Our “Meet the Neighbors” series gives you a closer look at the people and businesses that make us proud to call downtown New Orleans home.
Founded in 2009, RepurposingNOLA Piece by Peace is the brainchild of Traci Claussen — the company utilizes “excess fabrics of our community to create sustainable designer goods.” The results are beautiful, so we visited Traci’s store to talk about the inspiration behind her unique products and why she decided to settle in downtown New Orleans.
What was your inspiration for RepurposingNOLA?
My inspiration has always come from the Warehouse District — I’ve lived here since 1998. For my company specifically, the inspiration came after I renovated my loft here. In fact, these bamboo chairs [see photo below] are made of leftover flooring I had from that renovation! I was incorporating new, eco-friendly things with salvaged goods, and I discovered that there were a lot of salvaged goods in New Orleans that were very unique to the city. With the right TLC, they could be massaged into cool designs, so then it became a matter of building the RepurposingNOLA brand, which is going to be five in September .
This space was available for the store, and I loved the history of this street and the Thirteen Sisters. This used to be the PRC [Preservation Resource Center], so they had converted this whole block — kind of like what I’m doing, on a grander scale. They wanted to salvage and preserve what was good about the history, and that’s what I’m doing with the materials that I find.
Where do your materials come from?
All of my materials are sourced in New Orleans, my labor is in New Orleans, so everything is truly a unique piece of New Orleans. The coffee sacks [used to make signature bags] come from PJ’s [Coffee] — they’ve been a fabulous partner since I started, they donate material to me and I give them something cool back.
It really started when, within my first year, the Saints won the Superbowl. The NFL’s Environmental Director asked if I wanted to repurpose five miles of Superbowl XLIV banners, and I said … sure, why not? So we did home goods — shower curtains, tailgating aprons, pillows, duvets. When we hosted Superbowl XLVII, he asked if I wanted another five miles, so we did that too.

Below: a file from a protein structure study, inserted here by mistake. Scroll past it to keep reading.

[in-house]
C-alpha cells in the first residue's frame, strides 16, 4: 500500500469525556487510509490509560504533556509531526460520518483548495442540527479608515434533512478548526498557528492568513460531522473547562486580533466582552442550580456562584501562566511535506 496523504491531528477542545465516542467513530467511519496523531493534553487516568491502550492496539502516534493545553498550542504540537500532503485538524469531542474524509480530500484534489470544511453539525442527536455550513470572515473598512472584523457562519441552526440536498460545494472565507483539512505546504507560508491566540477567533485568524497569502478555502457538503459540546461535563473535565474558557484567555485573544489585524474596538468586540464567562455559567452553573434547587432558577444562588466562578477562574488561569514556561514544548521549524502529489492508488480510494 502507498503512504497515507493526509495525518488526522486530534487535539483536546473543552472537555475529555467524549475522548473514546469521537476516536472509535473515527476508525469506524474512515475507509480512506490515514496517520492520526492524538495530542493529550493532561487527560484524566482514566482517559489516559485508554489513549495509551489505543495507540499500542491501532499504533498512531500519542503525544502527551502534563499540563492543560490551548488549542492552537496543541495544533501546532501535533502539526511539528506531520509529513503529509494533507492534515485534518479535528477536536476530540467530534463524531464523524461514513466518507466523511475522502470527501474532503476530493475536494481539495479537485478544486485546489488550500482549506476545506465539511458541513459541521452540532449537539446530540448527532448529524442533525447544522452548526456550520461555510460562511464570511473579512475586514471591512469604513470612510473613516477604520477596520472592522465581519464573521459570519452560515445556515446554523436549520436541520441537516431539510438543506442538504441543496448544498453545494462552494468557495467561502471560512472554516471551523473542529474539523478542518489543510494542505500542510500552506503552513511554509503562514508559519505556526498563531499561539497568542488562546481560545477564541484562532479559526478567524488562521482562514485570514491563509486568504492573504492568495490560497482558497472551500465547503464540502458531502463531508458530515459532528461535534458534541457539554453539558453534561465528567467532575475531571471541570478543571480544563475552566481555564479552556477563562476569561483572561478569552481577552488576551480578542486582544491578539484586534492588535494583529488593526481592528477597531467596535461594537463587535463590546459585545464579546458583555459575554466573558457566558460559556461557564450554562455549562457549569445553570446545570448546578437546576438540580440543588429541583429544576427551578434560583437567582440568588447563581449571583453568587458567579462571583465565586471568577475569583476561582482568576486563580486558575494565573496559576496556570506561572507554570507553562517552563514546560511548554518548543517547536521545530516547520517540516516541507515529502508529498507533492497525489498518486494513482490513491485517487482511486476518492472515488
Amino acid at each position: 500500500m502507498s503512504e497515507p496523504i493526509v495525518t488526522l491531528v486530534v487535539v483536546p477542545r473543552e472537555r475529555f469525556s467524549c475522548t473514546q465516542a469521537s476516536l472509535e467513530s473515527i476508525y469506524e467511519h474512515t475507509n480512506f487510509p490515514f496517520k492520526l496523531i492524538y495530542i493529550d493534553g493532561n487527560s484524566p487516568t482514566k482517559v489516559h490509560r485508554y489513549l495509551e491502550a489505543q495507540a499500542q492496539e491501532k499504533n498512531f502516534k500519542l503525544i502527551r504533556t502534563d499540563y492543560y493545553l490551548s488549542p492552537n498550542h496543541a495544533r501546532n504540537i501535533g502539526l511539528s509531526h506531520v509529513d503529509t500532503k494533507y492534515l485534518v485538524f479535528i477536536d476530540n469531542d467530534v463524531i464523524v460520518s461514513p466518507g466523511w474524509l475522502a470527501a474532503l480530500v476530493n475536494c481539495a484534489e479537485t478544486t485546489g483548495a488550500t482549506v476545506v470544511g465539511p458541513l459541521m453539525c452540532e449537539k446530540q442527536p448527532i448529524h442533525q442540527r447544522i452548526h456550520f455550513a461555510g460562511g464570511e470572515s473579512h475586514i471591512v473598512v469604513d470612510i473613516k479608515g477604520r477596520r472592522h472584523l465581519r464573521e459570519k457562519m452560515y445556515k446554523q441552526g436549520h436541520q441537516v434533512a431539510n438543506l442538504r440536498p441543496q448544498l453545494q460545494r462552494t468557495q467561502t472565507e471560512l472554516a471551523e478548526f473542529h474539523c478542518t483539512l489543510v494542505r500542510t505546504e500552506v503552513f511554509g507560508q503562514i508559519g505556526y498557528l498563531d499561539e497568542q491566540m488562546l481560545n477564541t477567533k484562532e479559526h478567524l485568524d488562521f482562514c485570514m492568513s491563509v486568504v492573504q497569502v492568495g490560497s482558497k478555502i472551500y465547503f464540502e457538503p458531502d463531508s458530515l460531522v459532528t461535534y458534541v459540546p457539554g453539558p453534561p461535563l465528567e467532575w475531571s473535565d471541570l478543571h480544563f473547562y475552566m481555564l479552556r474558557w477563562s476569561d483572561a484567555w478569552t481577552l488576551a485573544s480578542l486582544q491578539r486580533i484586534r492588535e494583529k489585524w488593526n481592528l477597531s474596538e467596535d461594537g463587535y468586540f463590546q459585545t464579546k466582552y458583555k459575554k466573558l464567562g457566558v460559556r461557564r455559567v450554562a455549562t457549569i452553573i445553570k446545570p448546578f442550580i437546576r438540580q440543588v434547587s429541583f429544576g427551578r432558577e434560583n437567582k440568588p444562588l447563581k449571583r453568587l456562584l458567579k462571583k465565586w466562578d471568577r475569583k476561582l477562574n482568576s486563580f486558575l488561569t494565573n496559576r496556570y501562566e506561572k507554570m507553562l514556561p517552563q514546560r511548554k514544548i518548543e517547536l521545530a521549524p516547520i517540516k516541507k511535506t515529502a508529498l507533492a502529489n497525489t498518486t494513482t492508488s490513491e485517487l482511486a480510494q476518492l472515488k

I started incorporating vinyl and upholsteries into the mix, too — I found that I had customers who were interior designers and had leftover materials, so they’d send me the leftovers because they didn’t want them thrown away. It’s inspired customers who have materials to bring them to me, and of course I gift them something out of the materials they provide, so it works out well for both of us.
Nothing gets thrown away here, so even if I have a belt that I find at an area thrift, the buckle gets repurposed into the straps on the eco-duffle, so nothing is wasted.
What about the neighborhood is so special to you?
I’m kind of a city girl, so I love the vibe, I love mixing the old with the new — I’ve always been that person. I was actually drawn to the neighborhood from my former life in radio sales management. When I came down here to work for the company, they said, “You’re probably going to really like this Warehouse District, it’s about to boom.” And I did! I’m on my third condo here, and if I can find time I’m going to renovate it, that’s my next project.
What’s your favorite thing about downtown?
Wow, great question and hard to answer because there are so many amazing things. I live down here and I work down here, so I’d say that convenience is the best thing. Having lived in Los Angeles and Nashville, where traffic congestion can be horrendous, to not have to deal with that is probably my favorite thing. And I see it growing into that direction even more so.
What’s your favorite memory since opening?
Every day is a favorite memory! I don’t travel much anymore because I feel tethered to my company, whereas I used to travel a lot, so now my favorite thing is to meet people from all over the world — they’re travelers, they’re wanderlust spirits, and they’re drawn to what I’m doing. Every day there’s something super exciting.
How do you see the future of the store?
I see this as a flagship. I get a lot of people who say, “You belong in Brooklyn, too! You belong in San Francisco!” Part of what I’m doing now is investigating those places, because I do have a strong customer base in both cities.
I see the neighborhood growing in a similar direction. This street is known for the art galleries, but in order for any city to thrive you need to have diversity, a lot of it. You’ve got to have restaurants, you’ve got to have retail, you’ve got to have art galleries, so then everybody feeds on everything.
You have to have enough diversity to have the residential piece. There’s definitely a movement to come back downtown, but it has to be safe and you have to have resources for people. It’s exploding – I’m definitely not selling my condo! [laughs]